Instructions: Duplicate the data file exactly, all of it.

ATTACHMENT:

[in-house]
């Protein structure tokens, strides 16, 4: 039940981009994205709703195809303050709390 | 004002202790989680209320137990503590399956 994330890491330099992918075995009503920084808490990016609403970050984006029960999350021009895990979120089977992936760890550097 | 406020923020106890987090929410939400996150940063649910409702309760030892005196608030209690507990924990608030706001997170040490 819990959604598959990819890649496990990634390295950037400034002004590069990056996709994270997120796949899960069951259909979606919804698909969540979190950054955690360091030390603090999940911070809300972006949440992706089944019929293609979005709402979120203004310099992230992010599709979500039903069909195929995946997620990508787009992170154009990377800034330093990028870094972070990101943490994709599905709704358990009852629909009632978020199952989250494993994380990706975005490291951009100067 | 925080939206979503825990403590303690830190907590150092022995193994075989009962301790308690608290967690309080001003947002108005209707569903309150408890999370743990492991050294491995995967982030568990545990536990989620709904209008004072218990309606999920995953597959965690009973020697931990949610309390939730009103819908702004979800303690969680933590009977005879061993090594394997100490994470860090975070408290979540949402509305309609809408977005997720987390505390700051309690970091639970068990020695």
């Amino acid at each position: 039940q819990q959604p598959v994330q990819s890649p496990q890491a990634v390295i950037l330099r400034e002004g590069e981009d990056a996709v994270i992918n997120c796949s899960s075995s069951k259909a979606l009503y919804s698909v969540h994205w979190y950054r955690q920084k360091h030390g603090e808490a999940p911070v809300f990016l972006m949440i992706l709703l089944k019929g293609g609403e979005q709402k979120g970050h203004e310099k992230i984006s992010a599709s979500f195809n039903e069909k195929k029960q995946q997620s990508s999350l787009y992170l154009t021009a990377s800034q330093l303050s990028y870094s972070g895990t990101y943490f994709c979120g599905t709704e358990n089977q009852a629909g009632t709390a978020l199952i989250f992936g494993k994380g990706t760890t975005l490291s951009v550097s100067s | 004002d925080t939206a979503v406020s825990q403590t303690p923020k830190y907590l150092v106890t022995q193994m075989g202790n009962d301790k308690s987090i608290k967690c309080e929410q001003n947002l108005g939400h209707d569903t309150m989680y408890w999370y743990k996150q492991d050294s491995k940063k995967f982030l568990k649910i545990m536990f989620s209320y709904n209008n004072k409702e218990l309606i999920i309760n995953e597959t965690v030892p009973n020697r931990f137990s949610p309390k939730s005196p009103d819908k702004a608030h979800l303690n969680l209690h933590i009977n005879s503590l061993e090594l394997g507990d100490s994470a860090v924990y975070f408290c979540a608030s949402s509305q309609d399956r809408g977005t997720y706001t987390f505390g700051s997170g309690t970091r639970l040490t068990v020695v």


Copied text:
[in-house]
């Protein structure tokens, strides 16, 4: 039940981009994205709703195809303050709390 | 004002202790989680209320137990503590399956 994330890491330099992918075995009503920084808490990016609403970050984006029960999350021009895990979120089977992936760890550097 | 406020923020106890987090929410939400996150940063649910409702309760030892005196608030209690507990924990608030706001997170040490 819990959604598959990819890649496990990634390295950037400034002004590069990056996709994270997120796949899960069951259909979606919804698909969540979190950054955690360091030390603090999940911070809300972006949440992706089944019929293609979005709402979120203004310099992230992010599709979500039903069909195929995946997620990508787009992170154009990377800034330093990028870094972070990101943490994709599905709704358990009852629909009632978020199952989250494993994380990706975005490291951009100067 | 925080939206979503825990403590303690830190907590150092022995193994075989009962301790308690608290967690309080001003947002108005209707569903309150408890999370743990492991050294491995995967982030568990545990536990989620709904209008004072218990309606999920995953597959965690009973020697931990949610309390939730009103819908702004979800303690969680933590009977005879061993090594394997100490994470860090975070408290979540949402509305309609809408977005997720987390505390700051309690970091639970068990020695």
């Amino acid at each position: 039940q819990q959604p598959v994330q990819s890649p496990q890491a990634v390295i950037l330099r400034e002004g590069e981009d990056a996709v994270i992918n997120c796949s899960s075995s069951k259909a979606l009503y919804s698909v969540h994205w979190y950054r955690q920084k360091h030390g603090e808490a999940p911070v809300f990016l972006m949440i992706l709703l089944k019929g293609g609403e979005q709402k979120g970050h203004e310099k992230i984006s992010a599709s979500f195809n039903e069909k195929k029960q995946q997620s990508s999350l787009y992170l154009t021009a990377s800034q330093l303050s990028y870094s972070g895990t990101y943490f994709c979120g599905t709704e358990n089977q009852a629909g009632t709390a978020l199952i989250f992936g494993k994380g990706t760890t975005l490291s951009v550097s100067s | 004002d925080t939206a979503v406020s825990q403590t303690p923020k830190y907590l150092v106890t022995q193994m075989g202790n009962d301790k308690s987090i608290k967690c309080e929410q001003n947002l108005g939400h209707d569903t309150m989680y408890w999370y743990k996150q492991d050294s491995k940063k995967f982030l568990k649910i545990m536990f989620s209320y709904n209008n004072k409702e218990l309606i999920i309760n995953e597959t965690v030892p009973n020697r931990f137990s949610p309390k939730s005196p009103d819908k702004a608030h979800l303690n969680l209690h933590i009977n005879s503590l061993e090594l394997g507990d100490s994470a860090v924990y975070f408290c979540a608030s949402s509305q309609d399956r809408g977005t997720y706001t987390f505390g700051s997170g309690t970091r639970l040490t068990v020695v």